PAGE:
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Don Lucas

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  • Brennan Scotland posted 1056 days ago

    Brennan Scotland

    Dear Donnie,

    "being a 'grammatical gangster' does not mean owning and putting your thesaurus to work."

    Agreed. Although, I fail to understand the necessary logical relationship between an individual's grammatical proficiency and how often they purportedly utilize a thesaurus? Which, conveniently brings me to your following assertion:

    "in order to be logical you must put forth logic instead of utter nonsense."

    Says the guy who uses suspect logic in not only his preceding/above allegation, but also commits another type of logical fallacy in his subsequent paralogism: Argumentum ad Populum ...

    "when only a few people have a problem with you, most likely other people are the problem. When many people have a problem with you, most likely you are the problem."

    This particular type of logical fallacy confuses popular sentiment with valid evidence/reasoning. It is similar to both the bandwagon fallacy and common practice fallacy. Either way, it is invariably flawed reasoning. And, contrarily, my opinion is that, since I consider most people to be much less intelligent and erudite than myself, I would definitely reconsider my position on an issue if I was ever actually in agreement with the masses.

    "If you are trying to incite a nasty reaction like a heel wrestler tries to invoke in a crowd it is mission accomplished."

    While that is not my explicit intention, given my above expressed sentiment toward the hoi polloi, it stands to reason that if I—or anyone, for that matter—relies upon sound logic, strong evidence, and verifiable facts to construct an argument, then it will most likely be an outlier and invite protest and hostility from those who have already formed, nay, cemented their unflinching belief about the issue.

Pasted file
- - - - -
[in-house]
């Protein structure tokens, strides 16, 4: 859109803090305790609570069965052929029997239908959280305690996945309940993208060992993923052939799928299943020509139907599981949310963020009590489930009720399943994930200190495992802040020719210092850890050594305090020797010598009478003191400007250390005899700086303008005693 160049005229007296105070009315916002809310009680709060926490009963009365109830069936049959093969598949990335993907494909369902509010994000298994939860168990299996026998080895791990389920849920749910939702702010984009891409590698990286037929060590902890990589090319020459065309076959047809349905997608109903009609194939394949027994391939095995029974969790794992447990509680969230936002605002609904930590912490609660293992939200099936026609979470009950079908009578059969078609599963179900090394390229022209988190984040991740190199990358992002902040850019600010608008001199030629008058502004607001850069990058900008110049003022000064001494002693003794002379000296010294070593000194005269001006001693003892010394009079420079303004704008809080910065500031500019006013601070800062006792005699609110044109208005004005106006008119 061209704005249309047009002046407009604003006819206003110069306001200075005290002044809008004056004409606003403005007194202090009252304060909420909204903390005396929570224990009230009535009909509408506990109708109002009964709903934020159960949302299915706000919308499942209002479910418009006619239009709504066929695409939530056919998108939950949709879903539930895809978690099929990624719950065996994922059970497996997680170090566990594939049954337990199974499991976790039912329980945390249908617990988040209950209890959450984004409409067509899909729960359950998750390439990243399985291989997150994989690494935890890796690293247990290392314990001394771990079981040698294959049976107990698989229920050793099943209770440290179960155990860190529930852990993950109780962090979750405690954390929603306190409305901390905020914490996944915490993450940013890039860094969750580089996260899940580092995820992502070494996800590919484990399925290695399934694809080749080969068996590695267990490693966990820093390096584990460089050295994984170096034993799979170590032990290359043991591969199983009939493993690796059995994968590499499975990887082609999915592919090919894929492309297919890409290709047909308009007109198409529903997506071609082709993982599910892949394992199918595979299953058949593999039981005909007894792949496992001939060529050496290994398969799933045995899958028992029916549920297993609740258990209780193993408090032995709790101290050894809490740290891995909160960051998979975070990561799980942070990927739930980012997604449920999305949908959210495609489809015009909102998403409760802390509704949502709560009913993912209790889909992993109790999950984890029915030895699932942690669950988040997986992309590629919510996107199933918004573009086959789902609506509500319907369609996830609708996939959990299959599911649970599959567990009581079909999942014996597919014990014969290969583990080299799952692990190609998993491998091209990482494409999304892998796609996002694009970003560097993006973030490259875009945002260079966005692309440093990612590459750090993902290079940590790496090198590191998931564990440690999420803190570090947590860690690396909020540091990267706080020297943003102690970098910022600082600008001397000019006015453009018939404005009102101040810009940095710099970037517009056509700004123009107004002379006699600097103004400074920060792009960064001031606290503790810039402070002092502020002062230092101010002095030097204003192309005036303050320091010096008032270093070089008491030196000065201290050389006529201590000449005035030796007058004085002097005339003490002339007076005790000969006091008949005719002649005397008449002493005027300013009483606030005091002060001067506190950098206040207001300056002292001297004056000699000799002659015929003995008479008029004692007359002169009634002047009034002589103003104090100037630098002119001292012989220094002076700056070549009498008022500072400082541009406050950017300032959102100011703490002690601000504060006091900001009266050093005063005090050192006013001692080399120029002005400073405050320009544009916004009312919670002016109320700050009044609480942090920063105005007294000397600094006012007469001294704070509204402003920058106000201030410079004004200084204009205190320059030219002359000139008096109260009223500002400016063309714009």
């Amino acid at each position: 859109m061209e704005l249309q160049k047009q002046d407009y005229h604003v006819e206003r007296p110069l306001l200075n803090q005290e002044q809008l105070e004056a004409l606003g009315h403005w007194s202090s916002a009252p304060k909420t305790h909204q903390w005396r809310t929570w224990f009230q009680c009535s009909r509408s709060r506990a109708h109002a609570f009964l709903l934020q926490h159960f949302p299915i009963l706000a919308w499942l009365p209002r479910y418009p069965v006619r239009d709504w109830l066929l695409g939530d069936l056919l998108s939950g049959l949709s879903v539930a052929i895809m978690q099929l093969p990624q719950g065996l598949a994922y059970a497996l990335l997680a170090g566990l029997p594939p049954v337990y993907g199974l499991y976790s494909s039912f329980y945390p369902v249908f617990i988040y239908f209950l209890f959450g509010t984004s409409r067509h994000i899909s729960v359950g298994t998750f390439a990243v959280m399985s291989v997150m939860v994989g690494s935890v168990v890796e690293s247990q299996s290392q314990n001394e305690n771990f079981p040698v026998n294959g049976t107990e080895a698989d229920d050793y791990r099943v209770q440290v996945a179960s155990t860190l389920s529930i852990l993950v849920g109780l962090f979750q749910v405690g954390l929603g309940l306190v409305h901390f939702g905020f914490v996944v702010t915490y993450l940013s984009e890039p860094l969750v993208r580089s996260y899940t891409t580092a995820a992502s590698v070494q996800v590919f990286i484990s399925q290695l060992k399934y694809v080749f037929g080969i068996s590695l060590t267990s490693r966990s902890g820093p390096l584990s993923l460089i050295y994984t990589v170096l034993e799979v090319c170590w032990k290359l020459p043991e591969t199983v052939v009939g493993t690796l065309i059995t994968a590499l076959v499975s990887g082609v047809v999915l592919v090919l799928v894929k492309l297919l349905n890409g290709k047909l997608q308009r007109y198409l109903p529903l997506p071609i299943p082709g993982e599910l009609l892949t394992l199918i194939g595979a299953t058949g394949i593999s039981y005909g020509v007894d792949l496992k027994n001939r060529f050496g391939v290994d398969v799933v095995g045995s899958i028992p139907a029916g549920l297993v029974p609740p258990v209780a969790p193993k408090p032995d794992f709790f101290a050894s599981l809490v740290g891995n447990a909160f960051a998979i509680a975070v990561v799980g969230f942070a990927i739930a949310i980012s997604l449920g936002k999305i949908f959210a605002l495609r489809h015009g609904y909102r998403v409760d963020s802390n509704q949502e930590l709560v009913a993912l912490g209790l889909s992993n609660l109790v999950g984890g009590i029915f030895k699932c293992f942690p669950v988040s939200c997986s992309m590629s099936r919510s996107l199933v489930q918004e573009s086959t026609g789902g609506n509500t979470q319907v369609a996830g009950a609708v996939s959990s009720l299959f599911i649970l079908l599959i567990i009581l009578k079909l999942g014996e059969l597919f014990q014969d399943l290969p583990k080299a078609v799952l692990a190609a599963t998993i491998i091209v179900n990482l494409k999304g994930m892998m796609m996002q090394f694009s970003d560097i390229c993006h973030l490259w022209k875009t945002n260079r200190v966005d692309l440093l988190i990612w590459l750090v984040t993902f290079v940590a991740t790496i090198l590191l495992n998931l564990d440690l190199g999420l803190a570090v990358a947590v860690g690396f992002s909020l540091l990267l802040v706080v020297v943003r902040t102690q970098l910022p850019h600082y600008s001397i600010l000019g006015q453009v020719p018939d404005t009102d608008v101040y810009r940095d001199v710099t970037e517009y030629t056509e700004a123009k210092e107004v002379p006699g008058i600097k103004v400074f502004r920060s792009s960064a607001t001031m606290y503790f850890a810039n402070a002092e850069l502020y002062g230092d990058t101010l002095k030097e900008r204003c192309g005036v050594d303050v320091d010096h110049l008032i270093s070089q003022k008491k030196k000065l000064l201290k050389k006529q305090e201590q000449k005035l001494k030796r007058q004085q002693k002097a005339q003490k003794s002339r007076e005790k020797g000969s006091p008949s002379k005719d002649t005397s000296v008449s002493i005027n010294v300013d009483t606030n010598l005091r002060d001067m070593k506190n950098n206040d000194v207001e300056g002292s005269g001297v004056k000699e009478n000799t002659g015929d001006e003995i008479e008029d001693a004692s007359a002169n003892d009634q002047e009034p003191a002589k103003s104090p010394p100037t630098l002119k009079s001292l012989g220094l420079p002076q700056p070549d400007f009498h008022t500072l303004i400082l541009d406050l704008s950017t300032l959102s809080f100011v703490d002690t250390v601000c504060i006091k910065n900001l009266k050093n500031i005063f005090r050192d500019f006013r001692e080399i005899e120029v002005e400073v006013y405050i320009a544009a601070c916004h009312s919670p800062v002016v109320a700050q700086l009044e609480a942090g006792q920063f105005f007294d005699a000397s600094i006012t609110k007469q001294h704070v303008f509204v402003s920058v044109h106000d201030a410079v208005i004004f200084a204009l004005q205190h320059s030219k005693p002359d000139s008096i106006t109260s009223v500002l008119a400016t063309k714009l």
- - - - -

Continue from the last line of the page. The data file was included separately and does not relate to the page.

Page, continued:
• Brennan Scotland posted 1056 days ago

    Brennan Scotland

    Dear Donnie,

    "being a 'grammatical gangster' does not mean owning and putting your thesaurus to work."

    Agreed. Although, I fail to understand the necessary logical relationship between an individual's grammatical proficiency and how often they purportedly utilize a thesaurus? Which, conveniently brings me to your following assertion:

    "in order to be logical you must put forth logic instead of utter nonsense."

    Says the guy who uses suspect logic in not only his preceding/above allegation, but also commits another type of logical fallacy in his subsequent paralogism: Argumentum ad Populum ...

    "when only a few people have a problem with you, most likely other people are the problem. When many people have a problem with you, most likely you are the problem."

    This particular type of logical fallacy confuses popular sentiment with valid evidence/reasoning. It is similar to both the bandwagon fallacy and common practice fallacy. Either way, it is invariably flawed reasoning. And, contrarily, my opinion is that, since I consider most people to be much less intelligent and erudite than myself, I would definitely reconsider my position on an issue if I was ever actually in agreement with the masses.

    "If you are trying to incite a nasty reaction like a heel wrestler tries to invoke in a crowd it is mission accomplished."

    While that is not my explicit intention, given my above expressed sentiment toward the hoi polloi, it stands to reason that if I—or anyone, for that matter—relies upon sound logic, strong evidence, and verifiable facts to construct an argument, then it will most likely be an outlier and invite protest and hostility from those who have already formed, nay, cemented their unflinching belief about the issue.